Questionnaire: Alessandro Bosetti (2007)
1. Have you got any formal musical training, and what do you draw from it now?
I had a pretty informal training as a jazz musician. I keep studying as much as I have time for it. I never came to feel really much ‘trained’ though.
2. What kind of equipment/instrument do you use, and what is you relationship towards it? What do you think lies behind your choice of the equipment/instrument?
At the present time I use a number of different instruments and devices. Most of the time I don’t own them but I find a way to have somebody lend me something for some days when I need it. I use a lot the laptop to organize and process my materials. It’s actually my main tool in performances. Recently I’ve been using my voice, many many voices and words from others, a shortwave radio, cello, electric piano, piano, different kind of cheap and less cheap guitars, electric organ, harmonioum, a bunch of many different objects (I’m composing a series of pieces where I play just one object for each piece, like a coffee machine, a bride dress, a jewel case, a tractor etc..). And there’s my soprano saxophone of course.
3. What is it that attracts you towards musical experimentation?
Nothing more than what attracts me towards music in general. I just love music and probably almost every kind of music making requires some sort of experimentation.
4. Why are you involved in improvisation, and how do you perceive it?
I’m less and less involved in improvisation. But i’m far away from stopping to improvise. It’s simply very hard for me to think about improvisation as a routine. It’s very tiring and I realize I have not enough energy to really ‘improvise’ every night the way I would like to.
5. How do you perceive the relation between planning and spontaneity in improvisation?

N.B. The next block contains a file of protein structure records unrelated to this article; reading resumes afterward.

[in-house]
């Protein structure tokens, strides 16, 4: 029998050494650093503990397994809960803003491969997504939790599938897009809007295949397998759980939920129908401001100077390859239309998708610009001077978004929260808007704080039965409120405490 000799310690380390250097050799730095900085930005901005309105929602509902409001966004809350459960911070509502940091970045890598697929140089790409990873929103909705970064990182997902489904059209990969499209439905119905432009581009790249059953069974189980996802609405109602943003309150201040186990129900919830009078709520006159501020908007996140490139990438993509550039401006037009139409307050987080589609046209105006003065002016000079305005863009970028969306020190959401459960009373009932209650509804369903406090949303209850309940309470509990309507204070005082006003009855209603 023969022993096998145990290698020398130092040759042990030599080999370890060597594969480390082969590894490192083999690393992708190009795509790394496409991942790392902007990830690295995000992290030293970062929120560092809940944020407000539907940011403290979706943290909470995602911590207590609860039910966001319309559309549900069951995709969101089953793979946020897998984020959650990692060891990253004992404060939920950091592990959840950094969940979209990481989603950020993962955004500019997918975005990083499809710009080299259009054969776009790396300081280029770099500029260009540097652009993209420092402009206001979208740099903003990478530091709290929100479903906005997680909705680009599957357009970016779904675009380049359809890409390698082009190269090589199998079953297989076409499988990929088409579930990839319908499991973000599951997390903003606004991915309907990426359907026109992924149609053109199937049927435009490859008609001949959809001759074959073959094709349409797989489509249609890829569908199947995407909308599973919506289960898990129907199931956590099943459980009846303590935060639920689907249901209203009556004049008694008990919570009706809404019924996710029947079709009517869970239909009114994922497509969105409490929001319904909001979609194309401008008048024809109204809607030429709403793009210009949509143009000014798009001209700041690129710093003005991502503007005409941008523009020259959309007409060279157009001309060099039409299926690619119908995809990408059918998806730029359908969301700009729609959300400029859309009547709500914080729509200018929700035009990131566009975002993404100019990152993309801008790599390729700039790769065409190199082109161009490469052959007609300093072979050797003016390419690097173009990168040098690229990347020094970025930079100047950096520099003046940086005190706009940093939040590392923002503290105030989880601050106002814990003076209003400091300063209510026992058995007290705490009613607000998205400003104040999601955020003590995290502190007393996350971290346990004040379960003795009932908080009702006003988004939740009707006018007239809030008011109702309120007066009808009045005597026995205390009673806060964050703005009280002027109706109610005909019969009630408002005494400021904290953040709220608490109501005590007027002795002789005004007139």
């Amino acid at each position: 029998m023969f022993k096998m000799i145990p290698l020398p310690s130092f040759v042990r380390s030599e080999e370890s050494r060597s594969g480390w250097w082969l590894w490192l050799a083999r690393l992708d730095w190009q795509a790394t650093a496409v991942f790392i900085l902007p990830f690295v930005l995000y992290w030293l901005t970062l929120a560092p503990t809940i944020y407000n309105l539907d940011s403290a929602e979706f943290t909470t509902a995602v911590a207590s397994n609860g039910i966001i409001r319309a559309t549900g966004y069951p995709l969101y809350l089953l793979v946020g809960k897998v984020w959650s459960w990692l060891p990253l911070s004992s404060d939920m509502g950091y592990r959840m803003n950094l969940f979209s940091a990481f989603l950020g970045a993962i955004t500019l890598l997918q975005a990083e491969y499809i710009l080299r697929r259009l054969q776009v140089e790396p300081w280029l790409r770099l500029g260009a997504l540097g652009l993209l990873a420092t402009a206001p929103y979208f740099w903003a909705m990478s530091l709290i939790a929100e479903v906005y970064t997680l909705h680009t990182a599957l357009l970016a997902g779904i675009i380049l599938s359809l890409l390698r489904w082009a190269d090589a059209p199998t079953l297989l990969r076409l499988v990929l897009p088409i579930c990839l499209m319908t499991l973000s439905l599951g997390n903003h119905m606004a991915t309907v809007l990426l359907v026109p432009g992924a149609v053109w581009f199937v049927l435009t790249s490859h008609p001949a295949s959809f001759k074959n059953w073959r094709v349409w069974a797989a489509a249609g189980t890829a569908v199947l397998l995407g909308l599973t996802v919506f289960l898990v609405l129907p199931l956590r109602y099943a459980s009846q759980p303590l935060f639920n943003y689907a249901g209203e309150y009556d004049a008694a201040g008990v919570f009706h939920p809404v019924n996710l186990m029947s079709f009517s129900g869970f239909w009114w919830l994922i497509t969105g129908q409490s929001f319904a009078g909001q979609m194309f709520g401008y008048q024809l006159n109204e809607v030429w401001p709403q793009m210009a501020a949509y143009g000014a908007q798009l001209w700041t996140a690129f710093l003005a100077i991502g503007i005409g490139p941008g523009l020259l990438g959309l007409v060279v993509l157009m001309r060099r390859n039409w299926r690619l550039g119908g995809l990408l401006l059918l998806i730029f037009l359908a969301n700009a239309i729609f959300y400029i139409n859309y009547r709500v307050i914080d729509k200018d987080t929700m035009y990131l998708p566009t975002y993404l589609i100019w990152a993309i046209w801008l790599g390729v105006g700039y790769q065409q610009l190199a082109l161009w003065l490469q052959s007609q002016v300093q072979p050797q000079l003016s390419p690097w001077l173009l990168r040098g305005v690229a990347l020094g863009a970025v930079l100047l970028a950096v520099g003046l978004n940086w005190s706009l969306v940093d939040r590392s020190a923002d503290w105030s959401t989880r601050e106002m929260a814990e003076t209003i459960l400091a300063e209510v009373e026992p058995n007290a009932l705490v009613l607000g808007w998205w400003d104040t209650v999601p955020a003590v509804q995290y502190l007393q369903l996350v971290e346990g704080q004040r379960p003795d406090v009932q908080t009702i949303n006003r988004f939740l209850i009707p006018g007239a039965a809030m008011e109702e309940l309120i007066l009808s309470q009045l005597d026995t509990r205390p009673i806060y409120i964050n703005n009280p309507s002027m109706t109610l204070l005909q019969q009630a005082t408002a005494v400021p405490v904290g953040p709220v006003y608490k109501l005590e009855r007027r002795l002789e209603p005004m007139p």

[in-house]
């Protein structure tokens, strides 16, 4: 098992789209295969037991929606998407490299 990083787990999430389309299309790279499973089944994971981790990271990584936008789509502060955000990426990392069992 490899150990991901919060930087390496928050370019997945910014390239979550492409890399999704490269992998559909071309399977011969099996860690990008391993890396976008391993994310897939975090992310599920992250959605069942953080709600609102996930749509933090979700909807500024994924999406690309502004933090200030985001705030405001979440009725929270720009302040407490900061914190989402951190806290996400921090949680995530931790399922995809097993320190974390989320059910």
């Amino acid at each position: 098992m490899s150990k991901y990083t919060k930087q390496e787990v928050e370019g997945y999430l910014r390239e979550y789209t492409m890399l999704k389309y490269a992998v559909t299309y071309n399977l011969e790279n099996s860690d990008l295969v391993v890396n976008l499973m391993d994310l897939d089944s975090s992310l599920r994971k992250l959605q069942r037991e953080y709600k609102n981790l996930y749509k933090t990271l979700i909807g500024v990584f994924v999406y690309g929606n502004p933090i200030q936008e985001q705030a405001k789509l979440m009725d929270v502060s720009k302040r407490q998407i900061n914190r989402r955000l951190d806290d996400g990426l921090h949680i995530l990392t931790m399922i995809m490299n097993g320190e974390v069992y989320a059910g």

At this point I probably have said too much. I’ve long ago made a promise to the Virgin Mary that I would never again speak about the difference between improvisation and composition. Since I see we are getting there I’m just going to stop.
6. Do you “practise” for an improvisation, and what are your general thoughts on the idea of “practising” for improvisation?
When you improvise, do you use sounds that you’ve already “tried out”, and how much room is there for actual sound experimentation?
There’s both depending on what I wish to do. I mostly organize my work in a way where there’s no actual divide between composing and practicing.
7. How do you evaluate an improvisation? What is it, according to you, that makes one improvisation better than another?
If I like it or not makes is better or worse (just for me, of course).
8. When you are recording for a release, does the awareness of being recorded influence your playing, and in what way?
Yes. I’m used to thinking about the way it will sound once recorded. Recently i’ve been invited to take part in a recording where everybody was playing very soft, tiny sounds but there was just a kind of cheap stereo mic placed not so far away. I knew that mic since I own one like that myself therefore I had quite a clear idea about the sound of the recording already while playing. And it was clear to me that most of the sound material we where playing would be ‘lost in translation’. So why bother? Would have been better just to play and enjoy without recording. A lot of improv records are badly recorded and pay a very poor tribute to the originally played music. In other ways the mood of where and when and with whom influences me, of course.